One of the ways to resolve an issue with an auto repair shop is to sue in small claims court. When you make a claim, it's generally because other avenues haven't worked. If you've tried to work with the shop to address the problem and brought your complaint to the attention of your state's consumer protection agency, you may want to pursue small claims as your next step. In most (but not all) states, you can work with an attorney to have representation when you go to court. And remember, Dispute can help you generate, notarize and file a small claim from your phone or computer in 10 minutes.
Get Ready for Small Claims Court
In small claims court, you will need strong evidence that the other party owes you a debt. Provide copies of the initial agreement or contract, receipts, text messages, emails or other documents referring to the case.
Usually, a small claims court hearing will take place 30 to 75 days after you file a lawsuit. If the other party doesn't respond, you may automatically have the court rule in your favor and enforce the debt.
How Much it Costs
So how much will you spend by suing in small claims court?
- Court Filing Fees: The amount you will pay to file a small claims lawsuit depends on how much you are suing for and where you are suing. You can expect to pay between $30 to $400 to file the lawsuit. If you cannot afford to pay court fees, you can ask the court to waive the fees.
- Serving Costs: Once the lawsuit is filed, you must notify the other party that you have sued them. This is called "serving." Serving Costs can range from $20-100 depending on the local area.
The Benefits of Small Claims Court
- Court filing fees are cheaper in small claims than in other courts.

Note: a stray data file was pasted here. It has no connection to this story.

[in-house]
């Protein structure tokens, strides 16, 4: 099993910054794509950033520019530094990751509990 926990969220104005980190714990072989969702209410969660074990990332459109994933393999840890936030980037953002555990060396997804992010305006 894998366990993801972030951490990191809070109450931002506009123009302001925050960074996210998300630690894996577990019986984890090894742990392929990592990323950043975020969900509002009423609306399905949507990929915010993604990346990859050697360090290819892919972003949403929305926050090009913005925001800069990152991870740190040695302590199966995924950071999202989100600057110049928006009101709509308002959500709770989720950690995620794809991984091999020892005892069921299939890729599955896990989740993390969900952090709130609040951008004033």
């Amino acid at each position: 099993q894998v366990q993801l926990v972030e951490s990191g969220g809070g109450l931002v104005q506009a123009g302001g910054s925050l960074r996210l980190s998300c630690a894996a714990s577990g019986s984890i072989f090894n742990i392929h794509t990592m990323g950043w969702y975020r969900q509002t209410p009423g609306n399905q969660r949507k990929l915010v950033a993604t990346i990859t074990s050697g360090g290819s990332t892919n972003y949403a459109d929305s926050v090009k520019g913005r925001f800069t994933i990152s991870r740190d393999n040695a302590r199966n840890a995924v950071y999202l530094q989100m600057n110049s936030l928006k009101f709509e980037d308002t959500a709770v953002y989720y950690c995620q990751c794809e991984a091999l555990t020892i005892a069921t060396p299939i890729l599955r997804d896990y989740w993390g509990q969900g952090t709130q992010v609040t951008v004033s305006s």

- The process is faster in small claims than in other courts, as your hearing will usually be scheduled 30-70 days after you file the lawsuit.
- Lawyers are generally not allowed in small claims, which helps keep the costs of suing low.
How to File a Small Claims Lawsuit
- Prepare and File the Court Paperwork - If you end up in 30-40% of cases where the demand letter doesn't work, you can prepare and file the court paperwork for small claims court next. The upside is that you can typically do this yourself and don't need to send much evidence with your filing. You just need to know the name of the party you're suing, the amount you're suing for, and answer some basic yes/no questions.
Again, you can do this yourself, or use Dispute's Small Claims Filing platform, which includes online paperwork prep, live online notarization, and online filing.
- Serve the Defendant - After the court accepts your paperwork, you have to serve your court paperwork to the defendant to notify them they're being sued officially. This is also another point where people will often realize they should settle before going to court. This is the one step you aren't allowed to do yourself. To avoid bias, the court requires you to get someone else to serve your case and file a proof of service in court (a simple statement that they swear they served the defendant). The free way to do this is to get a friend or family member who isn't part of the case to help you. The hassle-free professional way to serve court papers is to hire a process server and let them take care of it.
Taking the First Step in Your Lawsuit
If all of this work seems complicated or daunting, rest assured that it's easier than it initially seems. 2.7 million small claims court cases are filed annually in the US, which is only growing as more people realize how easy it is to enforce their legal rights in court.